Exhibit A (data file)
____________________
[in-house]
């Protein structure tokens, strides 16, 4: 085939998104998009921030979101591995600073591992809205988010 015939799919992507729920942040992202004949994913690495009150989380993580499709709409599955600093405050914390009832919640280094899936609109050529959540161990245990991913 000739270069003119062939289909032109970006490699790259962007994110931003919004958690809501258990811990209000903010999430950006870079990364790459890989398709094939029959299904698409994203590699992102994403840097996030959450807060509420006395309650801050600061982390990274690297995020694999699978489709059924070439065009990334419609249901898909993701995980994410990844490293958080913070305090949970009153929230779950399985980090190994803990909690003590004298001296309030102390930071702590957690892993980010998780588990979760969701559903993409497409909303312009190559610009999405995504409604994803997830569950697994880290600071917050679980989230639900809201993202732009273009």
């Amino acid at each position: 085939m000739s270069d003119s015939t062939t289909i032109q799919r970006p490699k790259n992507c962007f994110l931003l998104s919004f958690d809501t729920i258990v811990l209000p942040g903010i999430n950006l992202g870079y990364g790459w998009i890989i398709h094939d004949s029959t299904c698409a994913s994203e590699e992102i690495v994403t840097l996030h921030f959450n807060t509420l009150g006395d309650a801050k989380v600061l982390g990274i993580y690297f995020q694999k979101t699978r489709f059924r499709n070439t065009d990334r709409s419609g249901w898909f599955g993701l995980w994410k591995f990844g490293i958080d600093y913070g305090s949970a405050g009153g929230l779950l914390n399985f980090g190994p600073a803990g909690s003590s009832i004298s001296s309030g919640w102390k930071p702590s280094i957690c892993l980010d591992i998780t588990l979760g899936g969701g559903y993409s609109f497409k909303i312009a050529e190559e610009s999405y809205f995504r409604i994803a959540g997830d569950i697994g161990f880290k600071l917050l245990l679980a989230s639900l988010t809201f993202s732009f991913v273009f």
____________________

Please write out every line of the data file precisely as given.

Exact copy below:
[in-house]
């Protein structure tokens, strides 16, 4: 085939998104998009921030979101591995600073591992809205988010 015939799919992507729920942040992202004949994913690495009150989380993580499709709409599955600093405050914390009832919640280094899936609109050529959540161990245990991913 000739270069003119062939289909032109970006490699790259962007994110931003919004958690809501258990811990209000903010999430950006870079990364790459890989398709094939029959299904698409994203590699992102994403840097996030959450807060509420006395309650801050600061982390990274690297995020694999699978489709059924070439065009990334419609249901898909993701995980994410990844490293958080913070305090949970009153929230779950399985980090190994803990909690003590004298001296309030102390930071702590957690892993980010998780588990979760969701559903993409497409909303312009190559610009999405995504409604994803997830569950697994880290600071917050679980989230639900809201993202732009273009």
């Amino acid at each position: 085939m000739s270069d003119s015939t062939t289909i032109q799919r970006p490699k790259n992507c962007f994110l931003l998104s919004f958690d809501t729920i258990v811990l209000p942040g903010i999430n950006l992202g870079y990364g790459w998009i890989i398709h094939d004949s029959t299904c698409a994913s994203e590699e992102i690495v994403t840097l996030h921030f959450n807060t509420l009150g006395d309650a801050k989380v600061l982390g990274i993580y690297f995020q694999k979101t699978r489709f059924r499709n070439t065009d990334r709409s419609g249901w898909f599955g993701l995980w994410k591995f990844g490293i958080d600093y913070g305090s949970a405050g009153g929230l779950l914390n399985f980090g190994p600073a803990g909690s003590s009832i004298s001296s309030g919640w102390k930071p702590s280094i957690c892993l980010d591992i998780t588990l979760g899936g969701g559903y993409s609109f497409k909303i312009a050529e190559e610009s999405y809205f995504r409604i994803a959540g997830d569950i697994g161990f880290k600071l917050l245990l679980a989230s639900l988010t809201f993202s732009f991913v273009f």